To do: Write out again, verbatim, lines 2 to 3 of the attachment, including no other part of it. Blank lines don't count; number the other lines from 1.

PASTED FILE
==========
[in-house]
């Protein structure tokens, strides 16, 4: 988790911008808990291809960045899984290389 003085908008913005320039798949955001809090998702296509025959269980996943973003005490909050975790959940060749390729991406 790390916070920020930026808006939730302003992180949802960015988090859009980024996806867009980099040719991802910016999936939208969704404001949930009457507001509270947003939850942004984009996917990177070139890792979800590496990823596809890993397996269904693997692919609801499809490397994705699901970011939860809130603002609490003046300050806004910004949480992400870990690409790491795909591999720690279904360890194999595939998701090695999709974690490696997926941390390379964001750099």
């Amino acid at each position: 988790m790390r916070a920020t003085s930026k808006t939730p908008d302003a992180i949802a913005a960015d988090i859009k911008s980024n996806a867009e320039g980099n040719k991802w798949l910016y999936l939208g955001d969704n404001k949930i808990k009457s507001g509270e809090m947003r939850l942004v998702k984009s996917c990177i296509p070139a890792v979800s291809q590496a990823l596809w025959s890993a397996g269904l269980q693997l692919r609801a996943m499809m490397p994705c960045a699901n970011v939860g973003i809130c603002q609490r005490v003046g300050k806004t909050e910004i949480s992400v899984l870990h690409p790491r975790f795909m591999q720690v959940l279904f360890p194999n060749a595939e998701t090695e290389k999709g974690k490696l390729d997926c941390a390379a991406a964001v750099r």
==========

């Protein structure tokens, strides 16, 4: 988790911008808990291809960045899984290389 003085908008913005320039798949955001809090998702296509025959269980996943973003005490909050975790959940060749390729991406 790390916070920020930026808006939730302003992180949802960015988090859009980024996806867009980099040719991802910016999936939208969704404001949930009457507001509270947003939850942004984009996917990177070139890792979800590496990823596809890993397996269904693997692919609801499809490397994705699901970011939860809130603002609490003046300050806004910004949480992400870990690409790491795909591999720690279904360890194999595939998701090695999709974690490696997926941390390379964001750099």
């Amino acid at each position: 988790m790390r916070a920020t003085s930026k808006t939730p908008d302003a992180i949802a913005a960015d988090i859009k911008s980024n996806a867009e320039g980099n040719k991802w798949l910016y999936l939208g955001d969704n404001k949930i808990k009457s507001g509270e809090m947003r939850l942004v998702k984009s996917c990177i296509p070139a890792v979800s291809q590496a990823l596809w025959s890993a397996g269904l269980q693997l692919r609801a996943m499809m490397p994705c960045a699901n970011v939860g973003i809130c603002q609490r005490v003046g300050k806004t909050e910004i949480s992400v899984l870990h690409p790491r975790f795909m591999q720690v959940l279904f360890p194999n060749a595939e998701t090695e290389k999709g974690k490696l390729d997926c941390a390379a991406a964001v750099r």